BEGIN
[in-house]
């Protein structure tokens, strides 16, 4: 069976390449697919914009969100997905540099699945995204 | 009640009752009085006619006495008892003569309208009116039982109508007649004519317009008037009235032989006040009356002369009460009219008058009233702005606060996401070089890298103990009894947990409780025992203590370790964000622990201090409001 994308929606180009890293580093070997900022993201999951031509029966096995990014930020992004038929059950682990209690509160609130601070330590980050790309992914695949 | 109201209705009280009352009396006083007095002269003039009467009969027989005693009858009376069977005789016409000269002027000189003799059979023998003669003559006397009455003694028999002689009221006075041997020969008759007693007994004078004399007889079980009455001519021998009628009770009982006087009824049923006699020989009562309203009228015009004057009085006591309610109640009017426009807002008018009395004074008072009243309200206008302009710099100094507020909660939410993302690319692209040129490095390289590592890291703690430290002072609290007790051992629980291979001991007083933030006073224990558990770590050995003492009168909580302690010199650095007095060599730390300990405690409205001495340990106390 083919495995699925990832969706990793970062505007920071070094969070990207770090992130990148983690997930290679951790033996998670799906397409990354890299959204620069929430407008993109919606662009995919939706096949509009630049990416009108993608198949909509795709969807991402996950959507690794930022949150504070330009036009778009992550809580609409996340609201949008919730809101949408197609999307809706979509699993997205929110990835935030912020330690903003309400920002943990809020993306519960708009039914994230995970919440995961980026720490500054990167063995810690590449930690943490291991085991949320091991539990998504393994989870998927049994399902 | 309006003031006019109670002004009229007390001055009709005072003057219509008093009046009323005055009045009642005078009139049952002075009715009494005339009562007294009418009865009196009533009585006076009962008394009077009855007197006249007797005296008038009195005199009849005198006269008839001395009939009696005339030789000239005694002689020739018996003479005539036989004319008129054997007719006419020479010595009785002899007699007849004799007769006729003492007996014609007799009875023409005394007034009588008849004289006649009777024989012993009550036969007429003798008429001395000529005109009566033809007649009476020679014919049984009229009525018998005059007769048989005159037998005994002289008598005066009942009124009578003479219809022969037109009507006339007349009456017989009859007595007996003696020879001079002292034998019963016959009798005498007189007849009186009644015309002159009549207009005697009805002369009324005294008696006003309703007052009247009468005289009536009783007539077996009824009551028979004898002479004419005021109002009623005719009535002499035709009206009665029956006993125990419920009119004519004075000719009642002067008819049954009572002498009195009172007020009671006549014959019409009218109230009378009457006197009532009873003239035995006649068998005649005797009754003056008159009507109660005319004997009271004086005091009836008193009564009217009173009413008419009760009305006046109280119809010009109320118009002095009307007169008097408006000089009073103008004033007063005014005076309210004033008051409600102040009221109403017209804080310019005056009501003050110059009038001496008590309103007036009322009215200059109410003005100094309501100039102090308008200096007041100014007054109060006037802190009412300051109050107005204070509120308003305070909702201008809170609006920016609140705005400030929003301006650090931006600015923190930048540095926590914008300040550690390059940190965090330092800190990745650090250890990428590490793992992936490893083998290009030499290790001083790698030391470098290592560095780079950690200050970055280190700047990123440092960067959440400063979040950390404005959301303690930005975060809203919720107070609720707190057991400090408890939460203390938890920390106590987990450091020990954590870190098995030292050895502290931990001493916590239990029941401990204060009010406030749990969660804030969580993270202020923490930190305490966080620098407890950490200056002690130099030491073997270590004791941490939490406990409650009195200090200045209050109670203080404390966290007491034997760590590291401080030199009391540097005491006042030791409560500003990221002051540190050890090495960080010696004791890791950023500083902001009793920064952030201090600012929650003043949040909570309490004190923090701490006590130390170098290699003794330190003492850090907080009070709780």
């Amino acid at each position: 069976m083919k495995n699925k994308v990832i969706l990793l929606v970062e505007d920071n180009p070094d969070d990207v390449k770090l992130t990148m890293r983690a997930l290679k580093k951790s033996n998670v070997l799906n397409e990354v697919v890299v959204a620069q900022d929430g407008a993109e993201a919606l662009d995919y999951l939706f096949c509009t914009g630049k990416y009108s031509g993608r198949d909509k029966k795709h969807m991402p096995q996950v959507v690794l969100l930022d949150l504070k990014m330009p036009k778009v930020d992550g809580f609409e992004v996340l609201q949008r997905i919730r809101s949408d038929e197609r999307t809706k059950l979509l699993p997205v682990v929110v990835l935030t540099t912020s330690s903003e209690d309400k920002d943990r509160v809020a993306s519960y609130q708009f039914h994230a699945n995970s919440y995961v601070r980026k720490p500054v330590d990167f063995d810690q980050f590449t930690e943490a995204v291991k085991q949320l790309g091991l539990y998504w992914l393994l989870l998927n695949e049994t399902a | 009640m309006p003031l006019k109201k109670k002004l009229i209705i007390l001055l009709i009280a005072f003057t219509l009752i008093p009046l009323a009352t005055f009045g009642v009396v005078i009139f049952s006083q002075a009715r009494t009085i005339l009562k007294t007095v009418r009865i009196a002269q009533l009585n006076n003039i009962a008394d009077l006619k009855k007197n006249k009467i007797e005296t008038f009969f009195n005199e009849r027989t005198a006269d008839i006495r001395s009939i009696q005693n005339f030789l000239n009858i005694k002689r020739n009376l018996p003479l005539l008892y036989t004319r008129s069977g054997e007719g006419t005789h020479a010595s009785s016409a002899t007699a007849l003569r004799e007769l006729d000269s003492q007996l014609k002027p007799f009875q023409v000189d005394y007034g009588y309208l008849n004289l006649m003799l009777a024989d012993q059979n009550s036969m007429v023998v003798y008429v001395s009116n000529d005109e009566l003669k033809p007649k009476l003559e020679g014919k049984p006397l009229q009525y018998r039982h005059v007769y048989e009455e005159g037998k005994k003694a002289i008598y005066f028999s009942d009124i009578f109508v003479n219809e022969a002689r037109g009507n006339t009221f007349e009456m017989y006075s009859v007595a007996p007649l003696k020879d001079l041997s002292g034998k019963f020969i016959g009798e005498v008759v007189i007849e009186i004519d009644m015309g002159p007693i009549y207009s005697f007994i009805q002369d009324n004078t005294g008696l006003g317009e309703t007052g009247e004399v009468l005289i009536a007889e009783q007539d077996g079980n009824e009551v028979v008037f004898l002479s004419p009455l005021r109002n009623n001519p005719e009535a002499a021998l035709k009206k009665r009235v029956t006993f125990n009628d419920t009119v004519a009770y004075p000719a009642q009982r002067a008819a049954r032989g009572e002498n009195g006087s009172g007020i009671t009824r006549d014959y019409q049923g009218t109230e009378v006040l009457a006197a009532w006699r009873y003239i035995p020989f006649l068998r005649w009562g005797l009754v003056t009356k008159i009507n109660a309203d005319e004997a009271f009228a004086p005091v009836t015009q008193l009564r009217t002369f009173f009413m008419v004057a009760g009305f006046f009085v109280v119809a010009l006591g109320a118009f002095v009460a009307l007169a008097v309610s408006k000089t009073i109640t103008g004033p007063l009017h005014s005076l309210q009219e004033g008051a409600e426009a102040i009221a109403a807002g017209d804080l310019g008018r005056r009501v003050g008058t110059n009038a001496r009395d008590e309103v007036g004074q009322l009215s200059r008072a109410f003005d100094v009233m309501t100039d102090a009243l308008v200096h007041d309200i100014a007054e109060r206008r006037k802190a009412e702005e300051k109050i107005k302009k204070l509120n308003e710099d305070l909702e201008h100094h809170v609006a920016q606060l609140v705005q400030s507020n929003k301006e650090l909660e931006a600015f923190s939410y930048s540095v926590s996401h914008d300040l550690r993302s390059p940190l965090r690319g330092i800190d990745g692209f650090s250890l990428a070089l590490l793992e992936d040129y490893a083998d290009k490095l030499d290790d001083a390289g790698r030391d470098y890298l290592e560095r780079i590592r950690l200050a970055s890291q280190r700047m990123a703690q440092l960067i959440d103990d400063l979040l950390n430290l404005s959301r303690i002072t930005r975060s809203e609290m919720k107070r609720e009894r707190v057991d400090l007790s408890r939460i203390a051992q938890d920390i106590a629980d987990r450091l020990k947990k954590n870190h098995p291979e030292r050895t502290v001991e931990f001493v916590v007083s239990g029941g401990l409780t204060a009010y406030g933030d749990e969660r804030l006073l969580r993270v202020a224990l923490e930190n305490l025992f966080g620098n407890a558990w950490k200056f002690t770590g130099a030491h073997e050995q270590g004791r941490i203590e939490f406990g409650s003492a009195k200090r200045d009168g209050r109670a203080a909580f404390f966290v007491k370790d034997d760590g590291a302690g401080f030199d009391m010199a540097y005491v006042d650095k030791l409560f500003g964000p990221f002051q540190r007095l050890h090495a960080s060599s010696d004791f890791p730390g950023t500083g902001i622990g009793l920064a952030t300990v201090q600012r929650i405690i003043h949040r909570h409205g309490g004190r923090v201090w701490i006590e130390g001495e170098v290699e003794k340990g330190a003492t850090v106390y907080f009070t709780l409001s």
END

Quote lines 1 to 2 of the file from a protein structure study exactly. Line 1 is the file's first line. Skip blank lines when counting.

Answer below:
[in-house]
């Protein structure tokens, strides 16, 4: 069976390449697919914009969100997905540099699945995204 | 009640009752009085006619006495008892003569309208009116039982109508007649004519317009008037009235032989006040009356002369009460009219008058009233702005606060996401070089890298103990009894947990409780025992203590370790964000622990201090409001 994308929606180009890293580093070997900022993201999951031509029966096995990014930020992004038929059950682990209690509160609130601070330590980050790309992914695949 | 109201209705009280009352009396006083007095002269003039009467009969027989005693009858009376069977005789016409000269002027000189003799059979023998003669003559006397009455003694028999002689009221006075041997020969008759007693007994004078004399007889079980009455001519021998009628009770009982006087009824049923006699020989009562309203009228015009004057009085006591309610109640009017426009807002008018009395004074008072009243309200206008302009710099100094507020909660939410993302690319692209040129490095390289590592890291703690430290002072609290007790051992629980291979001991007083933030006073224990558990770590050995003492009168909580302690010199650095007095060599730390300990405690409205001495340990106390 083919495995699925990832969706990793970062505007920071070094969070990207770090992130990148983690997930290679951790033996998670799906397409990354890299959204620069929430407008993109919606662009995919939706096949509009630049990416009108993608198949909509795709969807991402996950959507690794930022949150504070330009036009778009992550809580609409996340609201949008919730809101949408197609999307809706979509699993997205929110990835935030912020330690903003309400920002943990809020993306519960708009039914994230995970919440995961980026720490500054990167063995810690590449930690943490291991085991949320091991539990998504393994989870998927049994399902 | 309006003031006019109670002004009229007390001055009709005072003057219509008093009046009323005055009045009642005078009139049952002075009715009494005339009562007294009418009865009196009533009585006076009962008394009077009855007197006249007797005296008038009195005199009849005198006269008839001395009939009696005339030789000239005694002689020739018996003479005539036989004319008129054997007719006419020479010595009785002899007699007849004799007769006729003492007996014609007799009875023409005394007034009588008849004289006649009777024989012993009550036969007429003798008429001395000529005109009566033809007649009476020679014919049984009229009525018998005059007769048989005159037998005994002289008598005066009942009124009578003479219809022969037109009507006339007349009456017989009859007595007996003696020879001079002292034998019963016959009798005498007189007849009186009644015309002159009549207009005697009805002369009324005294008696006003309703007052009247009468005289009536009783007539077996009824009551028979004898002479004419005021109002009623005719009535002499035709009206009665029956006993125990419920009119004519004075000719009642002067008819049954009572002498009195009172007020009671006549014959019409009218109230009378009457006197009532009873003239035995006649068998005649005797009754003056008159009507109660005319004997009271004086005091009836008193009564009217009173009413008419009760009305006046109280119809010009109320118009002095009307007169008097408006000089009073103008004033007063005014005076309210004033008051409600102040009221109403017209804080310019005056009501003050110059009038001496008590309103007036009322009215200059109410003005100094309501100039102090308008200096007041100014007054109060006037802190009412300051109050107005204070509120308003305070909702201008809170609006920016609140705005400030929003301006650090931006600015923190930048540095926590914008300040550690390059940190965090330092800190990745650090250890990428590490793992992936490893083998290009030499290790001083790698030391470098290592560095780079950690200050970055280190700047990123440092960067959440400063979040950390404005959301303690930005975060809203919720107070609720707190057991400090408890939460203390938890920390106590987990450091020990954590870190098995030292050895502290931990001493916590239990029941401990204060009010406030749990969660804030969580993270202020923490930190305490966080620098407890950490200056002690130099030491073997270590004791941490939490406990409650009195200090200045209050109670203080404390966290007491034997760590590291401080030199009391540097005491006042030791409560500003990221002051540190050890090495960080010696004791890791950023500083902001009793920064952030201090600012929650003043949040909570309490004190923090701490006590130390170098290699003794330190003492850090907080009070709780």